Modi and Zuckerberg Have Changed Their Profile Pic. I Won’t. Net Neutrality Vs Internet.org

Mark Zuckerberg has changed his profile pic to Indian tricolor as support for India’s #DigitalIndia initiative. – but I won’t.
The hidden agenda is ‘Internet.org’  – the free Internet that will kill Internet freedom and will hurt the startup ecosystem as well.

What Really Happens When You Change Your Profile Pic?

A look at the source code and well, the profile pic is NOT for the support of Digital India, but for Facebook’s Internet.org initiative.

What’s The Big Deal?

In a response to DoT, Facebook just announced that 17 million people have supported the Internet.org service. The company has published all comments received (dropbox link/via) – which was (I believe) mostly collected from its CAN’T-SAY-NO-POLLS.
While you might be updating your profile pic to (look cool) show your support towards Digital India, Facebook is counting it as a support for Internet.org !
So Mr. Narendra Modi, will you please undo the change damage?
Facebook’s Internet.Org Promises Free Internet For All. But Here’s What They’re Not Telling You
Internet.org or free basics promises to provide free internet to all. But is this all there is to this scheme? Is Mark Zuckerberg, in collaboration with Reliance Telecom, really offering internet service as a charity? Asking existing customers paying for the internet to use internet.org, in order to provide services to those who cannot afford it, sounds like a really noble deed. But it isn’t exactly what it looks like. 
What’s wrong with it?
1. To start with, internet.org is a service available to consumers who use Internet services provided to Reliance users only.
2. It gives ‘free access’ only to Facebook along with partner platforms, which number less than 50.
3. Instead of getting everyone on the internet, this is more about getting everyone on Facebook. 
Why is it a threat?
1. As opposed to popular perception, internet.org is not really harmless for net neutrality. 
2. The restriction on the number of sites that can be accessed will form a “walled garden” of internet services, as some experts claim.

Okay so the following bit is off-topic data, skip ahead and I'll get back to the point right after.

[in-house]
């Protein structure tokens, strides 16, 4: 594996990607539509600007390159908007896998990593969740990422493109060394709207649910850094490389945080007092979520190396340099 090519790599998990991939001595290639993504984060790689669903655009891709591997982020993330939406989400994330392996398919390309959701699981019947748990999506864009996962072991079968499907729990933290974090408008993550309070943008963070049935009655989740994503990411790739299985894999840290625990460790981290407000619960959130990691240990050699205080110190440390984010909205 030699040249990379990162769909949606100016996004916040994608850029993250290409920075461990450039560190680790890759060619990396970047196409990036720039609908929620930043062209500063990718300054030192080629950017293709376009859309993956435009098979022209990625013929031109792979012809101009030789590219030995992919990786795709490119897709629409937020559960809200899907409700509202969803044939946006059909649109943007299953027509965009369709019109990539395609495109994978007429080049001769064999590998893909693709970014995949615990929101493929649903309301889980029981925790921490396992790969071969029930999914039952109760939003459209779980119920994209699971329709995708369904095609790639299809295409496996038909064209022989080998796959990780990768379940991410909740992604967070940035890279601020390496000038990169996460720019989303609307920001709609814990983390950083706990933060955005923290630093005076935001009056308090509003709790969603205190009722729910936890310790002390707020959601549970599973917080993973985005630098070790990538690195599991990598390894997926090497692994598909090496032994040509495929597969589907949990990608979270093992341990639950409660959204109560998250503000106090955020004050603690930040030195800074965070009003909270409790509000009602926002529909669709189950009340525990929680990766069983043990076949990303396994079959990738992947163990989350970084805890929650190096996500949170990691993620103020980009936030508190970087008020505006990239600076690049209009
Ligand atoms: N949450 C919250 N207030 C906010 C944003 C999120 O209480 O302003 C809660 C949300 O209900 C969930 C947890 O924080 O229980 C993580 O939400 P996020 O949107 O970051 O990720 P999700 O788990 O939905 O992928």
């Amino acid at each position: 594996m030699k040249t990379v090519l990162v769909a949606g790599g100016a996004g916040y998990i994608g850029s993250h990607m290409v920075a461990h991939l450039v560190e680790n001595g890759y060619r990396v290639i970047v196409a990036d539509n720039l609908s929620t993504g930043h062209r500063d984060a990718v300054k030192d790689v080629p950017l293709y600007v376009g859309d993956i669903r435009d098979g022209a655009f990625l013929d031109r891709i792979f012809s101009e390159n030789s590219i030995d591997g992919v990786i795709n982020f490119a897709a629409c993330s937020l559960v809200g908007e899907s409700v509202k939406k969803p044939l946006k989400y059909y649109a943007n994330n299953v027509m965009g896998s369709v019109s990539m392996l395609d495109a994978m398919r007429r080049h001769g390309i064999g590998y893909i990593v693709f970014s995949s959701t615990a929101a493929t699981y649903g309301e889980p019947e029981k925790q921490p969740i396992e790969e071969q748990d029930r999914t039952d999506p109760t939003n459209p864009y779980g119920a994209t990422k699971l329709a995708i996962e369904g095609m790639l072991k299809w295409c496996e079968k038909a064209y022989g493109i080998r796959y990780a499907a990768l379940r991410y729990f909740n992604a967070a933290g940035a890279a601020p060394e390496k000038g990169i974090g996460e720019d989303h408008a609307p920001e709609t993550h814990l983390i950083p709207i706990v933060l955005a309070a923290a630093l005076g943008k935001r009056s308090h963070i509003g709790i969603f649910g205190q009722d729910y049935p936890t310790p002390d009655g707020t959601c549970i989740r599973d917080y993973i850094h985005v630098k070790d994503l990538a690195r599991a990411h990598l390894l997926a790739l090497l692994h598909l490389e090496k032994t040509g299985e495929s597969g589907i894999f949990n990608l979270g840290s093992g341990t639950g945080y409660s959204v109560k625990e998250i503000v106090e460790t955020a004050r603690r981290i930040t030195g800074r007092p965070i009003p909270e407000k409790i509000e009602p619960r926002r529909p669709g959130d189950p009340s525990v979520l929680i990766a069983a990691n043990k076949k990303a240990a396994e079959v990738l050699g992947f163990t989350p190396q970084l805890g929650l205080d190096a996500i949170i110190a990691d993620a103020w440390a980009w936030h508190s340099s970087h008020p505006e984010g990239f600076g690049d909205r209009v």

3. The fact that internet.org restricts access to less than 50 sites, can kick off a very unhealthy business trend in the market by motivating others to create similar restrictive platforms. 
Is this really non-profit?
1. Although it may seem that internet.org puts internet access for the poor above profit for those involved, the reality is that internet.org is a business venture at the end of the day.
2. A business venture looks for profit and here the income is generated by advertising revenues on account of the outreach internet.org will provide.
What does Reliance get out of it?
1. Reliance will get a lot of new consumers from this arrangement which will include consumers who will pay for the sites that are not on offer by internet.org’s exclusive package.
2. The internet.org website says that telecom operators are not paid for data usage, but fails to provide clarity on revenue sharing. 
Why do people feel good about it?
1. Internet.org is emotionally blackmailing people into believing that by being on the platform they will be helping to provide a service they can pay for to those who cannot.
2. In reality, consumers are not only generating more profits for the platform, but are also giving it more power to control what people can access on the internet.
Something better than nothing?
1. While internet.org gives some internet access to those who can’t have any, it cuts them off from a major part of the actual internet.
2. Above all, if a person cannot really afford access to internet services, how will he/she possibly be able to afford a device which is needed to access even free internet?
Beyond the attractive advertisements and emotionally charged marketing campaign, internet.org’s “free internet” is just like “Achhe din”, too good to be true.

Source : ScoopHoop, NextBigWhat
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